It will be seen that the normal load torque that is transmitted and the maximum torque that is transmitted by the coupler is controlled by a number of factors. For example, the greater number of rollers that are trapped between teeth, the greater the torque that can be transmitted for normal load conditions. The torque characteristics can also be controlled by changing the length, wall thickness and/or the elasticity and resilience of the material of the roller. Also the size and shape of the teeth, as well as the angular relationship of the teeth, may be varied so that at, a given angular relationship between the members 16 and 18, the several rollers will be in different states of compression. For example, in the arrangement shown in FIG. 2, it has been found desirable to make the angle θ between the two sets of diametrically opposed teeth on the inner cylindrical surface 22 to be made slightly less than 90 degrees. By this arrangement, the phase angles between the two members at which adjacent rollers pass between the ends of the teeth are staggered slightly, increasing the "dwell" time of maximum torque.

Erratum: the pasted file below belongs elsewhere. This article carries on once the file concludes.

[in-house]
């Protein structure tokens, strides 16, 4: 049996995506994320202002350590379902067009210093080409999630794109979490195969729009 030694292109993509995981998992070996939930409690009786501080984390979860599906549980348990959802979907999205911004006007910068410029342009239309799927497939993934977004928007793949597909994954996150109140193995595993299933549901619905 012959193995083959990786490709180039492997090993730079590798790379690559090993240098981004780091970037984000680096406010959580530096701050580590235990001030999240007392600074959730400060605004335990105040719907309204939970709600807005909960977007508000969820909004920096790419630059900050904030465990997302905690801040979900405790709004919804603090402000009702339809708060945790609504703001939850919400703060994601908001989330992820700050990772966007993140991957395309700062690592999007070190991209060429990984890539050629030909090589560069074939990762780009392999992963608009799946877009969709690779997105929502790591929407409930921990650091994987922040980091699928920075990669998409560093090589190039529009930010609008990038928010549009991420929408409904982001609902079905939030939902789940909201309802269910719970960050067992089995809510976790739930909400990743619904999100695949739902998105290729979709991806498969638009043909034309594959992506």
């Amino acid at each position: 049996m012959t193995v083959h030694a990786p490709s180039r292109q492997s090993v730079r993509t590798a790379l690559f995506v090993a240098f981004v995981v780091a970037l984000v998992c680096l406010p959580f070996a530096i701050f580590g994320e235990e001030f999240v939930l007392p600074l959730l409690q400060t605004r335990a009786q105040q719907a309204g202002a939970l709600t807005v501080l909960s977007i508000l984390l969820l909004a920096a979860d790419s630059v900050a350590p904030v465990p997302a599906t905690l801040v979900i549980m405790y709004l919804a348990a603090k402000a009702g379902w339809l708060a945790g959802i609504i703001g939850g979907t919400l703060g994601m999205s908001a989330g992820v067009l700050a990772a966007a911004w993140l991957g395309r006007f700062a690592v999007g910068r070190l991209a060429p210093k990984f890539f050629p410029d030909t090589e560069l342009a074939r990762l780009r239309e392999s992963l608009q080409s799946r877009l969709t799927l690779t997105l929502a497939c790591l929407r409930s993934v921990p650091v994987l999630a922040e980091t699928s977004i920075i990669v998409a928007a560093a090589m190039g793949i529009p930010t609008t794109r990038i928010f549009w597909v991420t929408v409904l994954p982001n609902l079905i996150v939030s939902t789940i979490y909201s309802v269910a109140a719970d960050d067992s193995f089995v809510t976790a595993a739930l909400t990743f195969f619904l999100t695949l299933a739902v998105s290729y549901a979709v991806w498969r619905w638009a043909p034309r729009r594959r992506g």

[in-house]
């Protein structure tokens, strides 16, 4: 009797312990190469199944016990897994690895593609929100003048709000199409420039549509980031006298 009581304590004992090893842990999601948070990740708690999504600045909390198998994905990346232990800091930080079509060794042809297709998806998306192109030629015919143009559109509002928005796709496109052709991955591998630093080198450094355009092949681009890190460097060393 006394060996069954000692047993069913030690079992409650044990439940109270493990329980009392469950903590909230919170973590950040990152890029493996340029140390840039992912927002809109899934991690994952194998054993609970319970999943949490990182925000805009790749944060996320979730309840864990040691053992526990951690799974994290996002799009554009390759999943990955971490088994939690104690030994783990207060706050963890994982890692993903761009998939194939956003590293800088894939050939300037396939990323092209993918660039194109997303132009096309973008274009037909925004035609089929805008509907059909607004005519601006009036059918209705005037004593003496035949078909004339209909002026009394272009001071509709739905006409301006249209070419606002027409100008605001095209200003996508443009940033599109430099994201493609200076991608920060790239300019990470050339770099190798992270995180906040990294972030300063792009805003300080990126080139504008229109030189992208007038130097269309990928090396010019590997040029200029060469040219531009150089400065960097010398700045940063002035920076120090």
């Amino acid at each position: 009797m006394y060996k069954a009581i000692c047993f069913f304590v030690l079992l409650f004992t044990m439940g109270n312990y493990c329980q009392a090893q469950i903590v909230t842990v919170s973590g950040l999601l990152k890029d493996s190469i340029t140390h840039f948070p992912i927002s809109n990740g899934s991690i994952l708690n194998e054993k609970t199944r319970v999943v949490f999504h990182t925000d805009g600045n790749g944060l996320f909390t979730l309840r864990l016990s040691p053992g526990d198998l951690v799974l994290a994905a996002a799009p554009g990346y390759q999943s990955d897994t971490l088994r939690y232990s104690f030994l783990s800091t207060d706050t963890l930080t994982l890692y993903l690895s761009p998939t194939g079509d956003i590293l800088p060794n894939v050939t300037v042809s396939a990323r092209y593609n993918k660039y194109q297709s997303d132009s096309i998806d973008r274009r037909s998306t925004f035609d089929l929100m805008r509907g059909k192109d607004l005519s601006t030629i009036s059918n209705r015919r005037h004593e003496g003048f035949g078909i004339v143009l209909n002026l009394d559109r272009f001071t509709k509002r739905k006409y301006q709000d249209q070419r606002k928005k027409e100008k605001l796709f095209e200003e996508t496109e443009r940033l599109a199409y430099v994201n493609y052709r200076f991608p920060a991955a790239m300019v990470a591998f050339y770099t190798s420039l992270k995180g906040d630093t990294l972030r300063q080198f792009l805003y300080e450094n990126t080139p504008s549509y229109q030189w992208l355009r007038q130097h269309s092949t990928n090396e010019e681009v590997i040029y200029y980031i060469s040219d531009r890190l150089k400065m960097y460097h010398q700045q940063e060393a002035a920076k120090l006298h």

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|Citing Patent||Filing date||Publication date||Applicant||Title|
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|WO2004097242A1||Apr 23, 2004||Nov 11, 2004||Gemofor Inc.||An overload clutch protecting a drive train|
|U.S. Classification||464/34, 464/73, 464/85|
|International Classification||F16D7/02, F16D7/00, F16D7/10|
|Cooperative Classification||F16D7/00, F16D7/10|
|European Classification||F16D7/00, F16D7/10|